#WCIW: Diandra Forrest
Captivating Beauty. Role Model. Barrier Breaker.
As diversity becomes the norm in the fashion industry, we're starting to see models of all shapes sizes, complexions, and other differences. From curvaceous to differently-abled to every skin color and type, a range of people is being represented that is more diverse than ever before.
Among those leading the way is black albino model Diandra Forrest. Born with the rare melanin deficiency on October 22nd, 1989, Forrest and her younger brother realized they were different from their other siblings at a young age. While their brothers and sisters had dark skin, hair, and eyes, they were fair in every way.
Growing up albino was challenging for Forrest and her brother. The family lived in the Bronx in NYC and, in the predominantly black neighborhood, the albino Forrest children stood out. They were often bullied for being different and found themselves constantly defending and explaining themselves. Diandra recalls that she first learned about her albinism when she was nine-years-old, but she didn’t truly embrace it until her twenties.
Diandra began modelling as a teen after being discovered by a local photographer while out shopping. She enjoyed modelling as it built her confidence despite the rejections and odd looks she received at castings from time to time. At 18 she became the first albino woman to sign with a major modeling agency, Elite.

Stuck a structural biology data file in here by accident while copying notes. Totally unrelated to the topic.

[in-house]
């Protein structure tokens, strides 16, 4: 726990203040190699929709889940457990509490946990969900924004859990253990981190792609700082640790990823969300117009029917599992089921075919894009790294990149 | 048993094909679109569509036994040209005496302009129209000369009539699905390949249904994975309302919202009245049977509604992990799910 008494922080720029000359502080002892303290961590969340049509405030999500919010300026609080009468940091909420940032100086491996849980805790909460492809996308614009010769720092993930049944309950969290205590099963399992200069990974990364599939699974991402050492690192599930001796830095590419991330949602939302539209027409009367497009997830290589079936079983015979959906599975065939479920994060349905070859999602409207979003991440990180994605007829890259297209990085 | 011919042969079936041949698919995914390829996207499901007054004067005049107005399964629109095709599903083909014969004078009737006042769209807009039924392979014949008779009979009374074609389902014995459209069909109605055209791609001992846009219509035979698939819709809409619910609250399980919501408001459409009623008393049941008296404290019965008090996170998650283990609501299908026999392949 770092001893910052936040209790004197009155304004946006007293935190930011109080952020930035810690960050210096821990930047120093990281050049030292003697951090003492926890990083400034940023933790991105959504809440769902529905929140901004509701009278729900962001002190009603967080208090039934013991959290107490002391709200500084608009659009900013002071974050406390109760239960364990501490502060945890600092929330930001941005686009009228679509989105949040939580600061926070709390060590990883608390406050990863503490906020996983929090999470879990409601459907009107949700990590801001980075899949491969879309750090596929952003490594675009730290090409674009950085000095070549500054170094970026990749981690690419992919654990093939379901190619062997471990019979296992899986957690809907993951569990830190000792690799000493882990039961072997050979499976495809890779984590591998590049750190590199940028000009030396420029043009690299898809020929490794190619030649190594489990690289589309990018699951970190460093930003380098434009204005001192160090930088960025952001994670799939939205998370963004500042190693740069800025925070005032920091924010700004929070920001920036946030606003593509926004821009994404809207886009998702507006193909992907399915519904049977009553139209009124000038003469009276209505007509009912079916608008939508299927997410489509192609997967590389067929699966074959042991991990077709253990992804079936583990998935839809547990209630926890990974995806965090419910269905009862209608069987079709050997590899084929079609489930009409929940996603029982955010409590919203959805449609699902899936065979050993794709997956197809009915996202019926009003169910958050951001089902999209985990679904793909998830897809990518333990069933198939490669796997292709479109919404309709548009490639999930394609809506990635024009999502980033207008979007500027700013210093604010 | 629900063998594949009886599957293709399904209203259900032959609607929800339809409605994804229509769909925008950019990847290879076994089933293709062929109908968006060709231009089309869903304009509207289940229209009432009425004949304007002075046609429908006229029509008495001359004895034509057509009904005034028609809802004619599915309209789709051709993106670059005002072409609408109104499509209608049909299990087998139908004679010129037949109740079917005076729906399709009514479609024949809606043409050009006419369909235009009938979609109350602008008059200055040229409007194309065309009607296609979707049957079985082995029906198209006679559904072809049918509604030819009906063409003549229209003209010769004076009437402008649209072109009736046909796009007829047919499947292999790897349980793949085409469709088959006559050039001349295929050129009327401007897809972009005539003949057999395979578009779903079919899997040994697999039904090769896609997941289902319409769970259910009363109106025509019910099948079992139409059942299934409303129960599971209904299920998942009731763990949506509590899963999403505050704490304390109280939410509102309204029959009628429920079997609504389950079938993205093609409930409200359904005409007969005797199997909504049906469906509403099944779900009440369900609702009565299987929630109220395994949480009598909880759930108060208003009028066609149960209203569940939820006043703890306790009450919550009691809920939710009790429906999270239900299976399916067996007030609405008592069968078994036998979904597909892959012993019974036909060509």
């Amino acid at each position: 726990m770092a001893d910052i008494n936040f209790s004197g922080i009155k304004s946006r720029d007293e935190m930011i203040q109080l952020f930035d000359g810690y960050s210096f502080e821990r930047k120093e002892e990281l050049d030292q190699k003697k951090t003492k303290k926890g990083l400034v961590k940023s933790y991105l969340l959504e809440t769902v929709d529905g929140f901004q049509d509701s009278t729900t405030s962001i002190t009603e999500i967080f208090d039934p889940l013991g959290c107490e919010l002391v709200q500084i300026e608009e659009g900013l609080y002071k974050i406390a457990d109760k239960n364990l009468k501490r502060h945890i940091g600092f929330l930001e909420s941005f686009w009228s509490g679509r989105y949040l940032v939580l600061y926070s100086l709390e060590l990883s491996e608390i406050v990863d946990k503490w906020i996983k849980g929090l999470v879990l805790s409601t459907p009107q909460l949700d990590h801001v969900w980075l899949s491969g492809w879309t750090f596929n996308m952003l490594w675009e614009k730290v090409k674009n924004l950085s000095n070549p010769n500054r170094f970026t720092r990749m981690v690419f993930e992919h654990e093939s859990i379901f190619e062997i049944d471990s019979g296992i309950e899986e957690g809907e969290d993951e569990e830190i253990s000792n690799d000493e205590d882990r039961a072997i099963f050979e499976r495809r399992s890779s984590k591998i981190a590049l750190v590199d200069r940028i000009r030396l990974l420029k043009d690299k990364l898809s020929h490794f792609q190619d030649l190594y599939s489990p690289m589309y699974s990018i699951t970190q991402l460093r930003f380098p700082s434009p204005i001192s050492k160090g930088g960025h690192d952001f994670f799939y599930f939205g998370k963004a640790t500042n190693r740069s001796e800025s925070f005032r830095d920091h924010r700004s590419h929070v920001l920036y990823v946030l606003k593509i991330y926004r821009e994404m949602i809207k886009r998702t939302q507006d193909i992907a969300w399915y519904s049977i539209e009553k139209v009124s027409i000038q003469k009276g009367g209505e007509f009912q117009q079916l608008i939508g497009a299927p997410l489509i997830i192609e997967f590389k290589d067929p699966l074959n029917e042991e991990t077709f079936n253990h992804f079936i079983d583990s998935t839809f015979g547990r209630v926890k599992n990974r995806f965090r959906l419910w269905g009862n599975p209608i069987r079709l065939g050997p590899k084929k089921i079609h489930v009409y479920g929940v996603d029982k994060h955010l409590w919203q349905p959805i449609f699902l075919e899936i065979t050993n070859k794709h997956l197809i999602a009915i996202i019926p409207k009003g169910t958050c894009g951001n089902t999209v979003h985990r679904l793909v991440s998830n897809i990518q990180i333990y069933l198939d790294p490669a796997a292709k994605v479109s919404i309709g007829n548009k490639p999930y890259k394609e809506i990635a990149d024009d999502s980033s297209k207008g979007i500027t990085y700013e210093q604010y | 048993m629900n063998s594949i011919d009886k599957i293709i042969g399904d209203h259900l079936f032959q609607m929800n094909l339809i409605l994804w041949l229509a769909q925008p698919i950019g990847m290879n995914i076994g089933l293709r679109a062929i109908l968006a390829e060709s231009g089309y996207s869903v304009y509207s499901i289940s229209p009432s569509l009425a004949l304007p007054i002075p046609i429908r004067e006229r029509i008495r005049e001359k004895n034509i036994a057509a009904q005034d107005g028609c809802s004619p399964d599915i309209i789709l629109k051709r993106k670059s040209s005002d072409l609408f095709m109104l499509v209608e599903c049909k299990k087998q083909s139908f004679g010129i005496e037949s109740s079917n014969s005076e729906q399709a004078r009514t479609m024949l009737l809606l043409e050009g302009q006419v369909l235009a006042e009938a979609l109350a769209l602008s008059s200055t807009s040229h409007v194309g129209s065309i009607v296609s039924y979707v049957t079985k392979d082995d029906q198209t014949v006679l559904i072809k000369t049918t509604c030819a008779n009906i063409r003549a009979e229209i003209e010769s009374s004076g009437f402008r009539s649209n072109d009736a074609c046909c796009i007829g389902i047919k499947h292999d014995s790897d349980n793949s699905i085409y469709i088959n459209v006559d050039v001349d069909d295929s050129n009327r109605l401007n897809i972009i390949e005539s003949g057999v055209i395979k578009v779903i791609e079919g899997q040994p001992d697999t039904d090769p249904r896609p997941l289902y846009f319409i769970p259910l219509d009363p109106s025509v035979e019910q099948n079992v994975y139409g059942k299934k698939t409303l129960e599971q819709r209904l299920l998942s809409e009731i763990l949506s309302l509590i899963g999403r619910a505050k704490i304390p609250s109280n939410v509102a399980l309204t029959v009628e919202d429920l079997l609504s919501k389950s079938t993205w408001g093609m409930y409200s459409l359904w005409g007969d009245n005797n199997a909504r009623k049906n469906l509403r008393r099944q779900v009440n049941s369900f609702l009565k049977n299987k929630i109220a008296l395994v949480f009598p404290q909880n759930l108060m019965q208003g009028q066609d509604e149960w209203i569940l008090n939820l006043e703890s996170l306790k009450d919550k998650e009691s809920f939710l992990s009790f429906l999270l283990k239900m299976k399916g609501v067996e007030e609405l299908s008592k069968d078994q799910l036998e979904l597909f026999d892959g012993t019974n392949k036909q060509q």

Despite initial confusion and even contempt from casting agents, she eventually began to book jobs. Currently, her resume includes the runways of fashion legends like Vivienne Westwood and Jean Paul Gaultier, as well as up-and-coming brands like Gypsy Sport, cameos in Beyonce music videos, and spreads and covers of publications like Essence and Glamour.
Forrest is an activist and humanitarian, taking true delight in breaking barriers and pushing boundaries.
In 2016 she created waves, and more than a little backlash, when she carried her seven-week-old daughter in her arms down the runway of the Gypsy Sport fashion show. What should have been a beautiful, groundbreaking moment turned into a flood of hate and outrage. Many falsely assumed that Forrest had been breastfeeding her child while walking the catwalk and were shocked and disgusted by the perceived display. Ironically enough, it was this moment that received such an outcry in a season in which almost every designer sent sheer, nipple-baring pieces down the runways.
Forrest and Gypsy Sport were gobsmacked. Not only had the offense been entirely fabricated, but it seemed that Diandra was being shamed for using her breast for its intended use and not for sexuality or art. Of the incident, Forrest said, “You need to get real, it's really just a boob. Men walk around topless, and women walk around topless, and if they can do that to be sexual, we can do this for our babies. Whether we're doing it modestly or not, are covering ourselves or not, which I do. It's something we should be proud of and women should do more if they can. People are ridiculous.”
Diandra makes a point to actively celebrate her albinism, and works to be a strong role model for young people out in the world who may be struggling with albinism, or other differences that make them stand out.
She's spoken out about bullying, self-acceptance, and loving yourself just the way you are on many occasions and has even shared her own story in a TED Talk. When asked by Glamour magazine what beauty advice she would pass on to her daughter, she responded, “I would tell her what beauty really is. And what beauty is to me is a beautiful person, a beautiful soul, a spirit — a person who has good energy and who is caring and kind to other people. There's a glow about them. That's what's really important.”
Now that’s a philosophy of beauty we can all get behind.
For her unique and powerful beauty, her perseverance in the face of adversity, and her fight to move the fashion industry forward, Diandra Forrest is this week’s #WCIW.